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Publisher's Summary

Anthony Trollope is most famous for his portrait of the professional and landed classes of Victorian England, especially in his Palliser and Barsetshire novels. But he was also the author of one of the most fascinating autobiographies of the nineteenth century.
Trollope was born in 1815, the product of a formidable mother and a tragically unsuccessful father who was socially ambitious for his sons. He was the victim of vicious bullying at Harrow and Winchester. But he had inherited his mother's determination, and managed later to carve out a successful career in the General Post Office while devoting every spare moment to writing. How he paid his groom to wake him every morning at 5:30 a.m. and disciplined himself to write 250 words every fifteen minutes has become part of literary legend. His efforts resulted in over sixty books, a sizable fortune, and fame, and his autobiography. Trollope looks back on his life with satisfaction. Perhaps as interesting as the facts he reveals and the opinions he records about Dickens and George Eliot, politics and the civil service are the judgments he passes on his own character.
(P)1997 by Blackstone Audiobooks
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Customer Reviews

Most Helpful
5 out of 5 stars
By Fortunee on 01-05-08

the meaning of work

Trollope gives direct instruction on virtuous work. In his case, he followed his bliss of novel writing while working for a steady income in government service innovating efficient mail delivery guidelines for Ireland. I am changed by Trollope's moral strength. For him, all action follows from character. The narrator is a 19th century elderly voice. The narrator was brilliant.

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10 of 10 people found this review helpful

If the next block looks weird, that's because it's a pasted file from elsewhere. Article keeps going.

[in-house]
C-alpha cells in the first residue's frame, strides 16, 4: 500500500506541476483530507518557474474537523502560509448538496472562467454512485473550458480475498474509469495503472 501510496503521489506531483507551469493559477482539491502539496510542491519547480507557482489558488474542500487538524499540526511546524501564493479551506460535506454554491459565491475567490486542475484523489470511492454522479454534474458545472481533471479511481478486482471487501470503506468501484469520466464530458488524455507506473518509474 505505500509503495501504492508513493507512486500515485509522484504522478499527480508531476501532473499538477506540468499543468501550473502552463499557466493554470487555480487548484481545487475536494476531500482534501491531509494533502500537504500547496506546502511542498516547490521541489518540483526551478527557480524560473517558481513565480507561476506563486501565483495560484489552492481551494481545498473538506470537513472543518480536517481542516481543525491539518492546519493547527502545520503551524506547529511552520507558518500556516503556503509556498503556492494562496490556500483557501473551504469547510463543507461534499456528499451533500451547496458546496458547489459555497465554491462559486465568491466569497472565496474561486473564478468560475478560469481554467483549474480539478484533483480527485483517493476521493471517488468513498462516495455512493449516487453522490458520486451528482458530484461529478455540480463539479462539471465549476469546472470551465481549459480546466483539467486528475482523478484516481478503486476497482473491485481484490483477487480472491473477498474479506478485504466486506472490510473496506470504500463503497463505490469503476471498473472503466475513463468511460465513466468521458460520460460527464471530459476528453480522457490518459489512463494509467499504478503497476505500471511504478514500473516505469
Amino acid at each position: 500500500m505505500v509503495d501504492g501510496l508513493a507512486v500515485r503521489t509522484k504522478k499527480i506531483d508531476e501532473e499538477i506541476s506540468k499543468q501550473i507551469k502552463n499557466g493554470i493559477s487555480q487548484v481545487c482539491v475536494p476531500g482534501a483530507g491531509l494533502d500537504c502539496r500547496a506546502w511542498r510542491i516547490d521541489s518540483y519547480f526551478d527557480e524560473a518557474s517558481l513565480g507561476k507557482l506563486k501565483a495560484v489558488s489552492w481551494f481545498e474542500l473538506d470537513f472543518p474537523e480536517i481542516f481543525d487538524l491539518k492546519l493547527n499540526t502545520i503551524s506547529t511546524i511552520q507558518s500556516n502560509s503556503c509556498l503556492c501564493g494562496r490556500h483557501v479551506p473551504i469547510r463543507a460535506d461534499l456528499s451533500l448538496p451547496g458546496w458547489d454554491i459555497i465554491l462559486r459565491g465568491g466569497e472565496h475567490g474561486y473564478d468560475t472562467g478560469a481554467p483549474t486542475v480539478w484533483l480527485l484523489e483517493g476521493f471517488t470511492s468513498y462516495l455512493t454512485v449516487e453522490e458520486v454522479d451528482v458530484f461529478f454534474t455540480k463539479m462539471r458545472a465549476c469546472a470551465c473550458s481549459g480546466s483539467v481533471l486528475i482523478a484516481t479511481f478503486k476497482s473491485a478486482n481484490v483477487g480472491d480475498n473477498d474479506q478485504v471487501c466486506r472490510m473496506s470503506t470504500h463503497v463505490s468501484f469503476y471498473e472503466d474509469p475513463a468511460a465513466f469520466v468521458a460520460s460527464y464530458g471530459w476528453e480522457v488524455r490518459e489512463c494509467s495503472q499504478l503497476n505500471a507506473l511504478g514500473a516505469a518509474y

4 out of 5 stars
By Alicia Czechowski on 02-23-09

definately for the Trollope officianado

Trollope is a fovorite author, so I enjoyed the added depth this book provided. It is very idiosyncratic, and Trollope obviously vented as he was not writing for his own contemporary reading public. The long list of his life's earnings from his novels, I found peculiar and petty, but then, I wonder if Trollope imagined readers decades after his death, plodding through it, and had a last laugh. The reader was perfect-I thought I was listening to Trollope himself.

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8 of 8 people found this review helpful

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Customer Reviews

Most Helpful
4 out of 5 stars
By Kindle Kamper on 11-28-15

Atrocious sound quality - But still worth it

What did you like most about Trollope?

His dry wit is wonderful

What was one of the most memorable moments of Trollope?

it was a surprise how horrid a childhood he had suffered.

What aspect of Bernard Mayes’s performance might you have changed?

The fact that it sounded as it it been recorded in a living room with a blanket over the actors head was disturbing. And at points made it impossible to hear what was read.

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3 of 3 people found this review helpful

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